Scaling Down Inequality
Gender bias in student evaluations of college professors diminishes considerably by changing the scale.
Here’s the paper abstract:
Quantitative performance ratings are ubiquitous in modern organizations—from businesses to universities—yet there is substantial evidence of bias against women in such ratings. This study examines how gender inequalities in evaluations depend on the design of the tools used to judge merit. Exploiting a quasi-natural experiment at a large North American university, we found that the number of scale points used in faculty teaching evaluations—whether instructors were rated on a scale of 6 versus a scale of 10—significantly affected the size of the gender gap in evaluations. A survey experiment, which presented all participants with an identical lecture transcript but randomly varied instructor gender and the number of scale points, replicated this finding and suggested that the number of scale points affects the extent to which gender stereotypes of brilliance are expressed in quantitative ratings. These results highlight how seemingly minor technical aspects of performance ratings can have a major effect on the evaluation of men and women. Our findings thus contribute to a growing body of work on organizational practices that reduce workplace inequalities and the sociological literature on how rating systems—rather than being neutral instruments—shape the distribution of rewards in organizations. [emphases mine]
Drum highlights this explanation from later in the paper:
Drawing from a complementary survey experiment, we show that this effect is not due to gender differences in instructor quality. Rather, it is driven by differences in the cultural meanings and stereotypes raters attach to specific numeric scales. Whereas the top score on a 10-point scale elicited images of exceptional or perfect performance—and, as a result, activated gender stereotypes of brilliance manifest in raters’ hesitation to assign women top scores—the top score on the 6-point scale did not carry such strong performance expectations. Under the 6-point system, evaluators recognized a wider variety of performances—and, critically, performers—as meriting top marks. Consequently, our results show that the structure of rating systems can shape the evaluation of women’s and men’s relative performance and alter the magnitude of gender inequalities in organizations. [emphases presumably Drum’s]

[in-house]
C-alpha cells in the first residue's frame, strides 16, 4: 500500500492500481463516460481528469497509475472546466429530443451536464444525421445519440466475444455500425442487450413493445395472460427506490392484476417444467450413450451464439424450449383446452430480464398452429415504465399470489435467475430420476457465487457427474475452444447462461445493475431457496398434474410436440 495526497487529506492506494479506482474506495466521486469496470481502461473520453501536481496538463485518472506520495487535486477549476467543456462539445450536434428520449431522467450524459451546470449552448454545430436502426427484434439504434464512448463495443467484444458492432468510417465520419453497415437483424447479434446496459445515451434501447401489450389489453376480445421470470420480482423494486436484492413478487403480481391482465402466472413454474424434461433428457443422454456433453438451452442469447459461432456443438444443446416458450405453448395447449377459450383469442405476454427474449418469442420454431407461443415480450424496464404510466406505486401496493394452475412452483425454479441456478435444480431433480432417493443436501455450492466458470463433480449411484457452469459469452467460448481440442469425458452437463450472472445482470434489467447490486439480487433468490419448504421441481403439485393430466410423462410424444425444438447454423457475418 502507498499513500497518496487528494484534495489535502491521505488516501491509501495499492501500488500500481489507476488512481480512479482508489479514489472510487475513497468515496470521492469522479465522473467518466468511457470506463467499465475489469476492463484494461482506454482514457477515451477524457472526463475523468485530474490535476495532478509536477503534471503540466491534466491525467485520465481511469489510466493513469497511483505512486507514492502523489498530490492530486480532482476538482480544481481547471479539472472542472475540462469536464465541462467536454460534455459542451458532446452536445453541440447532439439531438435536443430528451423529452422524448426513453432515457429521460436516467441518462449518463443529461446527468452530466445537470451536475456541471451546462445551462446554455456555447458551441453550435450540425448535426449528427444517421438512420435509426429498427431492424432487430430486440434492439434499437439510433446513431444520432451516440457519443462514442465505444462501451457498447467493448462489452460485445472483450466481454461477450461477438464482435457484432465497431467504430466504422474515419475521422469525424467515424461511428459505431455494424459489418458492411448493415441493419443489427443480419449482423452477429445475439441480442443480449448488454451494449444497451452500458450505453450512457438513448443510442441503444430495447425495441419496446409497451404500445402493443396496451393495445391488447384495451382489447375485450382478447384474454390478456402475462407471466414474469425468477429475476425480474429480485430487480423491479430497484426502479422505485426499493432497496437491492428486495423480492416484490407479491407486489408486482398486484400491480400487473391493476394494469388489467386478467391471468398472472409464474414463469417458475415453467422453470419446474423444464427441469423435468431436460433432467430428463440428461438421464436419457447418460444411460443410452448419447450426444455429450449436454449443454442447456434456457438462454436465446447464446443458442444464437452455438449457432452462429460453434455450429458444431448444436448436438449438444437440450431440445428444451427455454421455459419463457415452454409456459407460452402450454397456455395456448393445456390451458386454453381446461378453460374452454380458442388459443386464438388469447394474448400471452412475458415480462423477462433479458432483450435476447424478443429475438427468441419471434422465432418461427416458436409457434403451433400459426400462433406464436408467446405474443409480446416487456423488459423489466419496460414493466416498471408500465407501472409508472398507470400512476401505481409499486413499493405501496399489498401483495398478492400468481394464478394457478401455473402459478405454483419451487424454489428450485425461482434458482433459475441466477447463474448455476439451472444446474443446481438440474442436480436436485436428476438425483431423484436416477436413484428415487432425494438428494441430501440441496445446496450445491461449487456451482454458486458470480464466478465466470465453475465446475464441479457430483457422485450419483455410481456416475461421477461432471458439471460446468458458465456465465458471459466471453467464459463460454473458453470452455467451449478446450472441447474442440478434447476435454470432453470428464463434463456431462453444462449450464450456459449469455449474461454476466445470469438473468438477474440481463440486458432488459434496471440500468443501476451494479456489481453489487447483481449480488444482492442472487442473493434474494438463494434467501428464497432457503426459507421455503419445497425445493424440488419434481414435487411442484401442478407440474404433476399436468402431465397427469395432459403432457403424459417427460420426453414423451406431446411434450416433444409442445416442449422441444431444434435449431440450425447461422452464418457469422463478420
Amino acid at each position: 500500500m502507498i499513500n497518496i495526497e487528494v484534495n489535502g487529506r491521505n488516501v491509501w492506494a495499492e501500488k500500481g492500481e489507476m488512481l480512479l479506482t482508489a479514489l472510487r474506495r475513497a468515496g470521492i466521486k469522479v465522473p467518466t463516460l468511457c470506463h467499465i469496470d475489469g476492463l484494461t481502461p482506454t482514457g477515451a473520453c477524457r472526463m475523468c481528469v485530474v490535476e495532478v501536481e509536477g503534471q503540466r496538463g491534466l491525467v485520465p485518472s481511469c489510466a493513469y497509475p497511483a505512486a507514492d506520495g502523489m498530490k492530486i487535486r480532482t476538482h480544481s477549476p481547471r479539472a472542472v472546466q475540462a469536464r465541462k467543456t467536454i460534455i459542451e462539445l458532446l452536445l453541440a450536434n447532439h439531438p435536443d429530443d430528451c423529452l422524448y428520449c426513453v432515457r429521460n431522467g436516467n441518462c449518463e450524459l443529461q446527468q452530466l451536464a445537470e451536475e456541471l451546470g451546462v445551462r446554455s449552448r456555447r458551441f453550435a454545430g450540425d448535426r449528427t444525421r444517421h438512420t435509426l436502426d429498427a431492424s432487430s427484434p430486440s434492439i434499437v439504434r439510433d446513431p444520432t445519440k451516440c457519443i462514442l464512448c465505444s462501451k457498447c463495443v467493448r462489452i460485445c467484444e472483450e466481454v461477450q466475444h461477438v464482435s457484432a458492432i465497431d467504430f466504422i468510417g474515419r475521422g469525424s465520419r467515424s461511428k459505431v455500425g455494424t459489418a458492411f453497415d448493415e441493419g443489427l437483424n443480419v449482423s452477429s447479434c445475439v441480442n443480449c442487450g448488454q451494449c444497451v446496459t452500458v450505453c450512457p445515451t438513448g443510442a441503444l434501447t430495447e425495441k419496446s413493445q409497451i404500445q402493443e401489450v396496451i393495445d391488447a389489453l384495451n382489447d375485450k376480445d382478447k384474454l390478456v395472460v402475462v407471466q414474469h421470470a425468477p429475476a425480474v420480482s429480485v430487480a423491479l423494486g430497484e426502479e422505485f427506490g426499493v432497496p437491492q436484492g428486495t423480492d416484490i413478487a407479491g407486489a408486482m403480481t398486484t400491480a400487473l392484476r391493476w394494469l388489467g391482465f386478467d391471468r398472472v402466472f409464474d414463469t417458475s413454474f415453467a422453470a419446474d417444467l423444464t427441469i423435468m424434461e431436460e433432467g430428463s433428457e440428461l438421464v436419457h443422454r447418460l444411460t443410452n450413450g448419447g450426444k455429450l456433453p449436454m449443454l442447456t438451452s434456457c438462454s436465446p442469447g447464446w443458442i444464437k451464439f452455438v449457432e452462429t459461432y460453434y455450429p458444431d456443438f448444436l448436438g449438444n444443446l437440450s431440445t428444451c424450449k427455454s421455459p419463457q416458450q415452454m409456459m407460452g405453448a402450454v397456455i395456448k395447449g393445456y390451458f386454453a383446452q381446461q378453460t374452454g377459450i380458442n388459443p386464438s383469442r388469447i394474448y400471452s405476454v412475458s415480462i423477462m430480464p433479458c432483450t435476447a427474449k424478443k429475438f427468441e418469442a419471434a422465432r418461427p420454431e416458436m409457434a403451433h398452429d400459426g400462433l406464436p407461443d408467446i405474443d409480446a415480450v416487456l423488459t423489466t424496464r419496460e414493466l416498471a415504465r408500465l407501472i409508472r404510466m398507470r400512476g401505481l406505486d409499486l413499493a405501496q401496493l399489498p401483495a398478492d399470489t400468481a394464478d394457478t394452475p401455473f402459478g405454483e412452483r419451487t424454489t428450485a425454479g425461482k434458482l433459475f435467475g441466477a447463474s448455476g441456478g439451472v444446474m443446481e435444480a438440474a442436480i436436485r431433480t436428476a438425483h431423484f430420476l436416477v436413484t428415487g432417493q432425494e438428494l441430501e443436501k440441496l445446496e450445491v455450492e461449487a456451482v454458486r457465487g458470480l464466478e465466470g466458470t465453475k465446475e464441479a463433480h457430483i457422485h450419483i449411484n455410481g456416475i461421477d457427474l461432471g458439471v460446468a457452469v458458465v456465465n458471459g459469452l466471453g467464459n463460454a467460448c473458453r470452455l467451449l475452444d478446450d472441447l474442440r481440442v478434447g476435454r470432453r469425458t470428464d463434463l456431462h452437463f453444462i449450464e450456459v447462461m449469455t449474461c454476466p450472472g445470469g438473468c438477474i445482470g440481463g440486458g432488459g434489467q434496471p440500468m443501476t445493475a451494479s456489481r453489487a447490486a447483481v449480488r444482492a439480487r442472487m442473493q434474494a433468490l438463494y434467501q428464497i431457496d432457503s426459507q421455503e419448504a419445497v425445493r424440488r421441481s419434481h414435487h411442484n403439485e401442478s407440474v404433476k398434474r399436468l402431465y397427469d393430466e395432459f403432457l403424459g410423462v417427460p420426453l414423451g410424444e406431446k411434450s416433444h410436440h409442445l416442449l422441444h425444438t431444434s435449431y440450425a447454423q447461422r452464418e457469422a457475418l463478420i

In other words, students viewed a 9 or 10 on a scale of 1-10 as implying true brilliance, and they were reluctant to evaluate female instructors as brilliant. However, a 6 on a scale of 1-6 doesn’t carry the same connotations. Students interpret it as really good, but not necessarily brilliant. Because of that, they were perfectly happy to evaluate the top female instructors with the top evaluation.
Do you believe this? Do I believe it? Beats me. The sample size in the study is large, so that’s not a problem. The switch to a 6-point scale was unrelated to gender concerns, so that’s not an issue. The modeling appears to be reasonable. And the change in results is large. The effect sure seems real, but it’s still anyone’s guess about why the effect is real and why it’s so large. Given my respect for cognitive biases like framing effects, the authors’ explanation seems OK to me, but it’s still a bit of a guess. I’d sure like to hear a few other people weigh in.
The authors both have PhDs in sociology from Harvard and are tenured at top-drawer universities, and the article is forthcoming in what I believe to be the top journal in their field, so I’ll defer to their expert judgment, especially since I’ve only skimmed the article.
One thing that occurs to me about the specific scale—6 vice 10—is that the latter number has a particular connotation that might bring out gender bias in a way the former does not. That is, it has long been a custom for boys and men to rate girls and women on their physical attractiveness using a scale of 1 to 10. I first became aware of this phenomenon in 1979, following publicity for the movie “10” starring Bo Derek, although the practice may well long predate that film. So, it’s quite possible that male students asked to rate a female professor on a scale of 1 to 10 will subconsciously factor in her sexual desirability in way that they wouldn’t with a male professor. And, on a 6-point scale, that connotation simply wouldn’t be introduced.
That’s pure conjecture, of course, and I’m not sure offhand how one would even go about testing it.